NEW YORK — Madison Bumgarner has worked the ranch. He has seen the rodeo. He understands the inherent danger of an open gate.
In this most rugged of seasons, Bumgarner did not allow the bullpen gate to open. He added to his postseason legend with another Rio Bravo performance, Conor Gillaspie stunned a sellout crowd with a three-run home run in the ninth inning, and the Giants snuck past the New York Mets, 3-0, in the NL wild-card game Wednesday night at Citi Field.
The Giants survived the fire and fury of Noah Syndergaard’s seven innings. But the Mets could not outlast Bumgarner, who snuffed out their season and carried the Giants through to an NL Division Series against the Chicago Cubs. Johnny Cueto is scheduled to oppose left-hander Jon Lester in Game 1 on Friday at Wrigley Field.
Gillaspie, a former first-round pick who came back to the Giants as a minor league free agent this spring, joined a list of improbable October legends that includes Cody Ross and Travis Ishikawa.
Gillaspie wasn’t supposed to start at third base, but with Eduardo Nunez’s strained hamstring too sore to go, he received a chance and thrust his way into franchise lore. Brandon Crawford started the ninth inning with a leadoff double and Joe Panik worked a seven-pitch walk to extend the inning for Gillaspie, who connected against Mets closer Jeurys Familia.
Although Jarrett Parker had replaced Bumgarner in the on-deck circle, there was little doubt that Bruce Bochy would send his indomitable ace back out for the ninth — especially when his bullpen had blown a franchise-record 30 saves this season.
Bumgarner finished the deal on 119 pitches and lowered his ERA to 0.50 in seven postseason road starts, including two shutouts in these all-or-nothing wild-card games. But unlike his maestro performance in Pittsburgh two years ago, the Giants did not give him a grand slam or a cushion of any sort.
He held the Mets to four hits and a pair of walks (one intentional) while striking out six, continually working the top of the zone with his fastball before mixing a humpbacked curve that deceived as much as it dived.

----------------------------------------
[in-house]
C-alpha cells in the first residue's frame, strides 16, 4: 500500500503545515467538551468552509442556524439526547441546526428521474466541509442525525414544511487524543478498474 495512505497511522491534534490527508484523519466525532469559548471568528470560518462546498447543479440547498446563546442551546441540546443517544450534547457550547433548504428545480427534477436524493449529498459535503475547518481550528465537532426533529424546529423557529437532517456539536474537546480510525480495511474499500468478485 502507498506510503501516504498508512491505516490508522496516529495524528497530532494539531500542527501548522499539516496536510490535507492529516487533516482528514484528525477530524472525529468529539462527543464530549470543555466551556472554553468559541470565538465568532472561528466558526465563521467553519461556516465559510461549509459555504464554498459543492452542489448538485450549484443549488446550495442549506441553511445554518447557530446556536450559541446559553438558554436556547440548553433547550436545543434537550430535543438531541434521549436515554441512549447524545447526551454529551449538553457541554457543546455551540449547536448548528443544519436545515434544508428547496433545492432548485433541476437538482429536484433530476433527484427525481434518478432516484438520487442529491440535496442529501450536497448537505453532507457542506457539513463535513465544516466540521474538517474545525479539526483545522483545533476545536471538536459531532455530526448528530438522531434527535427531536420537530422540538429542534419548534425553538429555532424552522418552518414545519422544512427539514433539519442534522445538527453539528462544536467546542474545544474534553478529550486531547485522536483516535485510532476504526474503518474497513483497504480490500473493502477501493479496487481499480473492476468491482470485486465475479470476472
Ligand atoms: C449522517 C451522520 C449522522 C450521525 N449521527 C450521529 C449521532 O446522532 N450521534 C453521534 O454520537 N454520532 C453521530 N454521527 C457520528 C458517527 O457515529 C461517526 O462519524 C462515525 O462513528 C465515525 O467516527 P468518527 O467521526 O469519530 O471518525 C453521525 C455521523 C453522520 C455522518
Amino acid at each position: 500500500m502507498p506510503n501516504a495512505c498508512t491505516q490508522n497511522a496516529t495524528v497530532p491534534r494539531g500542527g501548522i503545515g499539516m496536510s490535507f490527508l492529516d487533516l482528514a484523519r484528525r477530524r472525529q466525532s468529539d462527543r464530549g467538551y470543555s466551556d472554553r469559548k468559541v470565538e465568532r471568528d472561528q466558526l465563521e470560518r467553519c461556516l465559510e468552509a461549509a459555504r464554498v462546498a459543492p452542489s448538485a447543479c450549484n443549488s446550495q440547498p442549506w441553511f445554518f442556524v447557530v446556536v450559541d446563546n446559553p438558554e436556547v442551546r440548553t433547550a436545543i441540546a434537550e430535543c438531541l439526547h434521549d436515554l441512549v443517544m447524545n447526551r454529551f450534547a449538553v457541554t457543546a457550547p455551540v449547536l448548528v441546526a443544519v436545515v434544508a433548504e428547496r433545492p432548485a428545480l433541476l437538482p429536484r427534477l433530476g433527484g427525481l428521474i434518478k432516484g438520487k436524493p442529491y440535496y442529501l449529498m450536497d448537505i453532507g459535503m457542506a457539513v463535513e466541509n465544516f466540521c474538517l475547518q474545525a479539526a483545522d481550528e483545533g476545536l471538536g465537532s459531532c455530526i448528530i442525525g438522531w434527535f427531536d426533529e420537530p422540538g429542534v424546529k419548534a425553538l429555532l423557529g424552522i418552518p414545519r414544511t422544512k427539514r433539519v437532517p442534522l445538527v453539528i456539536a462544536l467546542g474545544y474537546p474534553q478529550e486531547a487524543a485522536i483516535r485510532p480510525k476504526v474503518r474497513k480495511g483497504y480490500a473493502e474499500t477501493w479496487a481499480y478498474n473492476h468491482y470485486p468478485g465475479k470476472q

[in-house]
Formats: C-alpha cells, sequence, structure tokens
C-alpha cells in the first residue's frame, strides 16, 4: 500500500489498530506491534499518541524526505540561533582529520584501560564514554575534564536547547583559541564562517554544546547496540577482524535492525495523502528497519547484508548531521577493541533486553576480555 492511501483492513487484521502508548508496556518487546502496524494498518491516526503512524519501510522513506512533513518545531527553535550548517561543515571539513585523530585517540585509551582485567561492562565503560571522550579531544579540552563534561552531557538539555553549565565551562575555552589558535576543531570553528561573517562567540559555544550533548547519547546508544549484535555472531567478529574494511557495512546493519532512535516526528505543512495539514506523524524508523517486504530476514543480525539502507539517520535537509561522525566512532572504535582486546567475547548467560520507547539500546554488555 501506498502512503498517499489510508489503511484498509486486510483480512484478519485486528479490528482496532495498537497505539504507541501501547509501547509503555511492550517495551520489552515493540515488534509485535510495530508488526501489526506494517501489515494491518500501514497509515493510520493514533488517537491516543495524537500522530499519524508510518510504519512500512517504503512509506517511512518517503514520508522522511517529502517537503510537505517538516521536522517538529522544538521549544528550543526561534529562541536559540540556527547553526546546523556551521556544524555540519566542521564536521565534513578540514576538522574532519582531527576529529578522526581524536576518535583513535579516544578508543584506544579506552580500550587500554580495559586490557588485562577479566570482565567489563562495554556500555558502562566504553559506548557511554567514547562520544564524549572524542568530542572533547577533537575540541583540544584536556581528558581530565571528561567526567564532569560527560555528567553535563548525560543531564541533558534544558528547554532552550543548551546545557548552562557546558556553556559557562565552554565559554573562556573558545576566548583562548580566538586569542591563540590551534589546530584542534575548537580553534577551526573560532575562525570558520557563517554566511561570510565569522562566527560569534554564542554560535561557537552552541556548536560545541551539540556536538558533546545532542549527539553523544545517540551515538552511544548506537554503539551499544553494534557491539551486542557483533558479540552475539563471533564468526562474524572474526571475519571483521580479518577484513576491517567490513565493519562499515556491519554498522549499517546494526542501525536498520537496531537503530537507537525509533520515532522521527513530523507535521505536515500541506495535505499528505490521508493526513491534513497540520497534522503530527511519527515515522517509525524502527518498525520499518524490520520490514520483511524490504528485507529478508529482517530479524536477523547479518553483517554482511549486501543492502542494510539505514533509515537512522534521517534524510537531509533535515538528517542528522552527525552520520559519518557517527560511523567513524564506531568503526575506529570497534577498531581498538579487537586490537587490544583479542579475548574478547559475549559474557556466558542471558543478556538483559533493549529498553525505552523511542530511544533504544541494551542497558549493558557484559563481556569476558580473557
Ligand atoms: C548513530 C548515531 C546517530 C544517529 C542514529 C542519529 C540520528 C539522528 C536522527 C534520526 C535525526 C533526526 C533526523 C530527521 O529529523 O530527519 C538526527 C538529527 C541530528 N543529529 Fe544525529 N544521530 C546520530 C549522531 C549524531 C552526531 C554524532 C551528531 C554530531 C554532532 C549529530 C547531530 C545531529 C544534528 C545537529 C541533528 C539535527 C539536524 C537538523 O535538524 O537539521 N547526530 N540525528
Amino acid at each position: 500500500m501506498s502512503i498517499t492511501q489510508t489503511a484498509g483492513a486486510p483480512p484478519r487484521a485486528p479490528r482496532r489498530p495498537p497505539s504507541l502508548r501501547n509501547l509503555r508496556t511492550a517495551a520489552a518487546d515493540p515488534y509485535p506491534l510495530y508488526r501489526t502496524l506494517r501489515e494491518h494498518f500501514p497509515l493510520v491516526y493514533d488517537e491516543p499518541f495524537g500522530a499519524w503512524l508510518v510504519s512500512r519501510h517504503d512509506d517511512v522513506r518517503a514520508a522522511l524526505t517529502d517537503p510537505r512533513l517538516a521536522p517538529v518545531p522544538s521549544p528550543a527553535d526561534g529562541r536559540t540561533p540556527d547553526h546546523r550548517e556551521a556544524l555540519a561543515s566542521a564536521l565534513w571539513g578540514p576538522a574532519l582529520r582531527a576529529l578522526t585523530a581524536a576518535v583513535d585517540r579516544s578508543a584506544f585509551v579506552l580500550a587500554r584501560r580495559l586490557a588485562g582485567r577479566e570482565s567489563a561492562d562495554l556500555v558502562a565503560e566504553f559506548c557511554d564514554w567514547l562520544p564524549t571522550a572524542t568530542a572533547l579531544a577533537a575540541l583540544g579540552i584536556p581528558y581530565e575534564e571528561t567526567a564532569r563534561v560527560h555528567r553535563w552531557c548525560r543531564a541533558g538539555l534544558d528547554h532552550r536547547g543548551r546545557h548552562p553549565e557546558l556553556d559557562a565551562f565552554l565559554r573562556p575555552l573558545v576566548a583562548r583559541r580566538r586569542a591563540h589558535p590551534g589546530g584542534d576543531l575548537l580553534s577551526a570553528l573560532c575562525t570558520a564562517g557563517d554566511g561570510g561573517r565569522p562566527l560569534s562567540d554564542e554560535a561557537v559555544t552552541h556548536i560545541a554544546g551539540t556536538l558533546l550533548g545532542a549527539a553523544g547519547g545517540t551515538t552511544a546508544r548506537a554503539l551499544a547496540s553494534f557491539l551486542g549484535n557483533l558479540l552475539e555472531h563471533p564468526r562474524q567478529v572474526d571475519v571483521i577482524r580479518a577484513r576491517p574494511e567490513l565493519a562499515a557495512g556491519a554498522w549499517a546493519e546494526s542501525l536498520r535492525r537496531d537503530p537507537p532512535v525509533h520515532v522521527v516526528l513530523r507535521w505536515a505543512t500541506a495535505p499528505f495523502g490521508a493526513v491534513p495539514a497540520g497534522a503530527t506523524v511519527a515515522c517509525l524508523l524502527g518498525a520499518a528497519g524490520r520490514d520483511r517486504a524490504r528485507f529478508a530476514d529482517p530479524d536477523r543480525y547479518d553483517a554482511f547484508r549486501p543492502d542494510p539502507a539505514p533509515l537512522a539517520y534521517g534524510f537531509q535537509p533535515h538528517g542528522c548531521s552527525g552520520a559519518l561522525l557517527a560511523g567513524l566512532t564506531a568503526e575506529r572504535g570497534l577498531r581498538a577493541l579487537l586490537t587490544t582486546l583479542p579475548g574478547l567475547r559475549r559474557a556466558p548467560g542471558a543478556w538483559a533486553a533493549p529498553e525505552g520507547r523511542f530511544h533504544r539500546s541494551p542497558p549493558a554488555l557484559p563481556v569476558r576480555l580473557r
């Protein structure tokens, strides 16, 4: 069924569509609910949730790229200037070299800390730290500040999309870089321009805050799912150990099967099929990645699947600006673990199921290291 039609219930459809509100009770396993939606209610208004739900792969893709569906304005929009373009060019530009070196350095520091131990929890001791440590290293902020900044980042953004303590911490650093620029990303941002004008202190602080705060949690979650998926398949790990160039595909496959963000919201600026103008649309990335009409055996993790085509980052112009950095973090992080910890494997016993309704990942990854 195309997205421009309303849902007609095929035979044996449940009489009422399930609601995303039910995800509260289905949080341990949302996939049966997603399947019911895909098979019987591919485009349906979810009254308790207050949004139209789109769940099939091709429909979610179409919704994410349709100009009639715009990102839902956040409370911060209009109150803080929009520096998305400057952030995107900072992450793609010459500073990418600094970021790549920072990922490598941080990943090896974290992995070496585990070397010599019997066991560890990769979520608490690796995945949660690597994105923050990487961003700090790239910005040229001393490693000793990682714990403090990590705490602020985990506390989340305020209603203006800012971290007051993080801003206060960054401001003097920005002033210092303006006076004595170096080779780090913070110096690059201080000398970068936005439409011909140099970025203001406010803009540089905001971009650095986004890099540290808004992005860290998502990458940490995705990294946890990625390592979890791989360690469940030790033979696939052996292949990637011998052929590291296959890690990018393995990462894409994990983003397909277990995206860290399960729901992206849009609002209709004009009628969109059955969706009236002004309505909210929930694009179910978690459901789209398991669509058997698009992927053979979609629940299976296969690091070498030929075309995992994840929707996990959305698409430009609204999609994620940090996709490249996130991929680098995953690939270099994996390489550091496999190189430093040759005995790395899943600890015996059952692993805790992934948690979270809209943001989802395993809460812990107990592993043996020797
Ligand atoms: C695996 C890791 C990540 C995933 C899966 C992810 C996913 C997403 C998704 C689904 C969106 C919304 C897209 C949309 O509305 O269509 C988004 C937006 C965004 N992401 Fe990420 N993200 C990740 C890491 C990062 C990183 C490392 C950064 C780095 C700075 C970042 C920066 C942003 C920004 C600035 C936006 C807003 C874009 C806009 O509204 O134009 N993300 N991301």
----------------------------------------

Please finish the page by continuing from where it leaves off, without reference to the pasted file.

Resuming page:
Not even a Willie Mays-inspired catch by center fielder Curtis Granderson could save the Mets. His sprinting effort to strand a runner on second base caused Brandon Belt to spike his helmet in the sixth inning.
That was the nearest the Giants came to scoring off Syndergaard, who took a no-hitter into the sixth inning. He struck out 10 while throwing 109 pitches in seven innings.
But Bumgarner outlasted them. He outlasted them all. His final pitch of the night resulted in a fly out to Denard Span that will ensure another baseball game at AT&T Park this season.
Bumgarner has allowed one earned run in his last 34 postseason innings, and he’ll attempt to keep his run going when he faces the Cubs in Game 3 on Tuesday.
Syndergaard allowed 48 stolen bases this season, the most by an NL pitcher in two decades (Hideo Nomo in 1996). The Giants hoped to take advantage of the right-hander’s deliberate delivery by putting runners in motion.
First, they had to get those runners. Syndergaard carved through the Giants order the first time through, striking out five of nine batters while hitting 99 mph with a sinking, two-seam fastball that might violate blue laws in 11 states.
The Giants struck out the fewest times of any NL club. It didn’t matter. Panik was the toughest player in the NL to fan, at one strikeout per 9.1 at-bats. It didn’t matter. Panik struck out swinging — flailing, to be more precise — in each of his first two at-bats.
Panik hadn’t struck out twice against the same pitcher in a big league game all season; the Padres’ Brandon Morrow was the last to do it, on April 10, 2015.